Ocrelizumab Gains EU CHMP Positive Opinion for Subcutaneous Formulation to Treat MS


In the phase 3 OCARINA 2 trial, subcutaneous ocrelizumab was non-inferior to intravenous infusion based on concentration levels in the blood, as well as comparable efficacy on relapses and brain lesions.

Levi Garraway, MD, PhD, chief medical officer and head of Global Product Development at Roche

Levi Garraway, MD, PhD

According to an announcement from Roche, the European Medicines Agency’s Committee for Medicinal Products for Human Use (CHMP) has recommended approval for a subcutaneous (SC) administration of ocrelizumab (Ocrevus), the only marketed therapy to treat both progressive and relapsing multiple sclerosis (MS). A final decision on its approval from the EU is expected mid-2024.1

Data supporting the use of SC ocrelizumab stems from the phase 3 OCARINA 2 trial (NCT05232825), a global, randomized study that compared the pharmacokinetics of SC ocrelizumab with its intravenous (IV) infusion, the formulation for which it was approved in. Initial study data presented at MSMilan 2023, the joint ECTRIMS-ACTRIMS meeting, showed that a 920-mg SC dose formulation was comparable to its 600-mg IV counterpart in terms of clinical benefit.2

"More than 300,000 people with MS have been treated globally with twice-a-year OCREVUS IV infusions to date. However, access to IV facilities may be challenging for some patients, and, conversely, some MS centers have limited IV capacity,” Levi Garraway, MD, PhD, chief medical officer and head of Global Product Development at Roche, said in a statement.1 "The CHMP’s recommendation brings us a step closer to offering the 10-minute OCREVUS SC injection in the EU, expanding access to even more people with MS who could benefit from this treatment."

The belief is that if approved, a SC administration of ocrelizumab will provide treatment flexibility and additional treatment options for patients and healthcare providers. In OCARINA, the SC and IV administration led to similar exposure overall during the first 12 weeks of treatment for the 116 patients who received each therapy in the study, with a geometric mean ratio comparing both arm’s area under the curve (AUC) of 1.29 (90% CI, 1.23-1.35; subcutaneous AUC weeks 1-12, 3500 µg/mL per day; IV AUC weeks 1-12, 2750 µg/mL per day). Additionally, the geometric mean ratio for the max concentration (Cmax) of 0.96 (90% CI, 0.92-1.01; subcutaneous Cmax, 132 µg/mL; IV Cmax, 137 µg/mL).2

READ MORE: Literature Review Demonstrates Ravulizumab’s Superior Efficacy Over Other Approved NMOSD Treatments

Additional data presented at MSMilan 2023 showed that 99% of patients experienced no relapses during the study period up to week 24, with 106 and 105 patients in the subcutaneous and IV groups, respectively, reporting none. Both groups had a single patient report 1 relapse (0.9% of each group), for an unadjusted per year relapse rate of 0.02 for both groups. As for T1 gadolinium-enhancing lesions and T2 lesions, both groups reported similar baseline numbers—the subcutaneous group had 118 and 118, respectively, and the IV group had 118 and 118, respectively. By week 24, the T1 lesion counts were 49 for the subcutaneous group and 52 for the IV group, while T2 lesion counts were 61 and 65 for the 2 patient cohorts, respectively (week 8 adjusted lesion rate, 0.11 for subcutaneous, 0.12 for IV; week 24 adjusted lesion rate, 0.00 for both).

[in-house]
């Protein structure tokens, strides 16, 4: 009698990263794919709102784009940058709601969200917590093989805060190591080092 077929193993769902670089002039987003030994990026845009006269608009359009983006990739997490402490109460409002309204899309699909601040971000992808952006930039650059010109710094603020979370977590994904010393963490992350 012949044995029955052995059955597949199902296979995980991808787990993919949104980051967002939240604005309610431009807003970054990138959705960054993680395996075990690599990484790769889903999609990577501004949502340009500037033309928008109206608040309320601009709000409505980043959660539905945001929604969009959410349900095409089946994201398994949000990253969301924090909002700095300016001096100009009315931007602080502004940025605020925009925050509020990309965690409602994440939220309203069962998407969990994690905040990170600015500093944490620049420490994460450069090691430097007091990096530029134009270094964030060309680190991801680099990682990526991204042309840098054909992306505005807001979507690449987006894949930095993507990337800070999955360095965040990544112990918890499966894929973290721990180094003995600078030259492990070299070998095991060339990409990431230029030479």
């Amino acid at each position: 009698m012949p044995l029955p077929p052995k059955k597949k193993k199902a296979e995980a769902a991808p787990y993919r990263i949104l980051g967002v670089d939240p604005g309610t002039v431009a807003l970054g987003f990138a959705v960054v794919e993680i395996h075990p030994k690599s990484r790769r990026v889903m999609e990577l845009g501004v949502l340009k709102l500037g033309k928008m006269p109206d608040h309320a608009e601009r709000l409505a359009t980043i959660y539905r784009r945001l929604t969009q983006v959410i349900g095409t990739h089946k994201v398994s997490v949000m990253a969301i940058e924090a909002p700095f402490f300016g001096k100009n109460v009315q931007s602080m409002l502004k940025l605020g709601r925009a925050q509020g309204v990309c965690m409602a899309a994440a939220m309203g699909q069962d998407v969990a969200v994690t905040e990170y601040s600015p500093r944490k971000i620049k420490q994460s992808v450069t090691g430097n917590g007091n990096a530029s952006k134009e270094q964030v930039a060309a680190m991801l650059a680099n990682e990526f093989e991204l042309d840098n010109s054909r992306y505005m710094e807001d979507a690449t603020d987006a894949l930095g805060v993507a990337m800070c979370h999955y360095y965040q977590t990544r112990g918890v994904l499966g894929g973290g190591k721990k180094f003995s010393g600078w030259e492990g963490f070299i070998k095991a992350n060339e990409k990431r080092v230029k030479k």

In safety analyses, which included 118 patients in each group, those on SC ocrelizumab reported more adverse events than the IV group (73.4% vs 45.8%), although no AEs led to withdrawal in either group. Serious AEs were comparable, with the SC group reporting a rate of 2.5% (n = 3) and the IV group reporting a rate of 3.4% (n = 4). Investigators concluded that the differences between the groups was driven by nonserious mild and moderate injection reactions, which were considered nontreatment limiting and resolved on their own, with only a handful of patients requiring treatment with analgesics and antihistamines.

Updated, longer-term results presented at the 2024 American Academy of Neurology (AAN) Annual Meeting showed near-complete suppression of clinical relapses and brain lesions in patients with relapsing or primary progressive MS for up to 48 weeks. In patients who continued on ocrelizumab SC or switched, 97.2% had no relapse during the treatment phase, and most patients had no T1 gadolinium-enhancing lesions and no new/enlarging T2 lesions. Additionally, in exploratory patient-reported outcome measures (n = 52) patients reported a high level of satisfaction (92.3% were satisfied or very satisfied) and convenience (90.1% felt it was convenient or very convenient) with ocrelizumab SC injection.3

1. Roche’s OCREVUS subcutaneous injection receives EU CHMP positive opinion for relapsing and primary progressive multiple sclerosis. News release. Roche. April 29, 2024. Accessed April 30, 2024. https://www.roche.com/investors/updates/inv-update-2024-04-29
2. Newsome SD. Subcutaneous Ocrelizumab in Patients With Multiple Sclerosis: Results of the Phase III OCARINA II Study. Presented at: MSMilan; October 11-13, 2023; Milan, Italy. POSTER P370.
3. Newsome S, Krzystanek E, Selmaj K, et al. OCARINA II phase 3 study: results of subcutaneous ocrelizumab administration in patients with multiple sclerosis. Presented at: 2024 AAN Annual Meeting; April 13-18; Denver, CO. ABSTRACT 003597
Related Videos
Ro'ee Gilron, PhD
Monica Verduzco-Gutierrez, MD
Shahid Nimjee, MD, PhD
Peter J. McAllister, MD, FAAN
Video 6 - "Utilization of Neuroimaging in Alzheimer’s Disease"
Video 5 - "Contribution of Multiple Pathways to the Development of Alzheimer’s Disease"
Michael Levy, MD, PhD
Michael Levy, MD, PhD
© 2024 MJH Life Sciences

All rights reserved.